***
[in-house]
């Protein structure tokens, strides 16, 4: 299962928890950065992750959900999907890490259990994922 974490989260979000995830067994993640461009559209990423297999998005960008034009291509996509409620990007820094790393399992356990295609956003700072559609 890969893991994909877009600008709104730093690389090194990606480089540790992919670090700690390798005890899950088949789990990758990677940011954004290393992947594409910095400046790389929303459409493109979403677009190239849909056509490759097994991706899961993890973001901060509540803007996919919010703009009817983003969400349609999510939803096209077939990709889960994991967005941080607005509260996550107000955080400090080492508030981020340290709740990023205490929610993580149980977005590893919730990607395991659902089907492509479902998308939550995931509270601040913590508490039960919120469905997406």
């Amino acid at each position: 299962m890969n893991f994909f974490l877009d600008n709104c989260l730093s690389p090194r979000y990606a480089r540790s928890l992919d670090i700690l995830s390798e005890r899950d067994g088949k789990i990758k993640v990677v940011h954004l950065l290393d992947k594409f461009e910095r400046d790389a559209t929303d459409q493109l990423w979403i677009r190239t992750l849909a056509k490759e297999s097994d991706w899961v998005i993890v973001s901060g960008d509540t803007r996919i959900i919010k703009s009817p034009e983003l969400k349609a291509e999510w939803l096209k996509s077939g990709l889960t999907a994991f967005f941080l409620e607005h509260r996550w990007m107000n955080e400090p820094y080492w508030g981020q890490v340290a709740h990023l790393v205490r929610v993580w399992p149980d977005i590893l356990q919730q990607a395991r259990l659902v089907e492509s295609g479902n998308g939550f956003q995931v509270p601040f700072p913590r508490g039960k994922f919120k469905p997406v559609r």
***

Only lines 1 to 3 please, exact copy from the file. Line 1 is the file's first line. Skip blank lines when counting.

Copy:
[in-house]
């Protein structure tokens, strides 16, 4: 299962928890950065992750959900999907890490259990994922 974490989260979000995830067994993640461009559209990423297999998005960008034009291509996509409620990007820094790393399992356990295609956003700072559609 890969893991994909877009600008709104730093690389090194990606480089540790992919670090700690390798005890899950088949789990990758990677940011954004290393992947594409910095400046790389929303459409493109979403677009190239849909056509490759097994991706899961993890973001901060509540803007996919919010703009009817983003969400349609999510939803096209077939990709889960994991967005941080607005509260996550107000955080400090080492508030981020340290709740990023205490929610993580149980977005590893919730990607395991659902089907492509479902998308939550995931509270601040913590508490039960919120469905997406």
């Amino acid at each position: 299962m890969n893991f994909f974490l877009d600008n709104c989260l730093s690389p090194r979000y990606a480089r540790s928890l992919d670090i700690l995830s390798e005890r899950d067994g088949k789990i990758k993640v990677v940011h954004l950065l290393d992947k594409f461009e910095r400046d790389a559209t929303d459409q493109l990423w979403i677009r190239t992750l849909a056509k490759e297999s097994d991706w899961v998005i993890v973001s901060g960008d509540t803007r996919i959900i919010k703009s009817p034009e983003l969400k349609a291509e999510w939803l096209k996509s077939g990709l889960t999907a994991f967005f941080l409620e607005h509260r996550w990007m107000n955080e400090p820094y080492w508030g981020q890490v340290a709740h990023l790393v205490r929610v993580w399992p149980d977005i590893l356990q919730q990607a395991r259990l659902v089907e492509s295609g479902n998308g939550f956003q995931v509270p601040f700072p913590r508490g039960k994922f919120k469905p997406v559609r």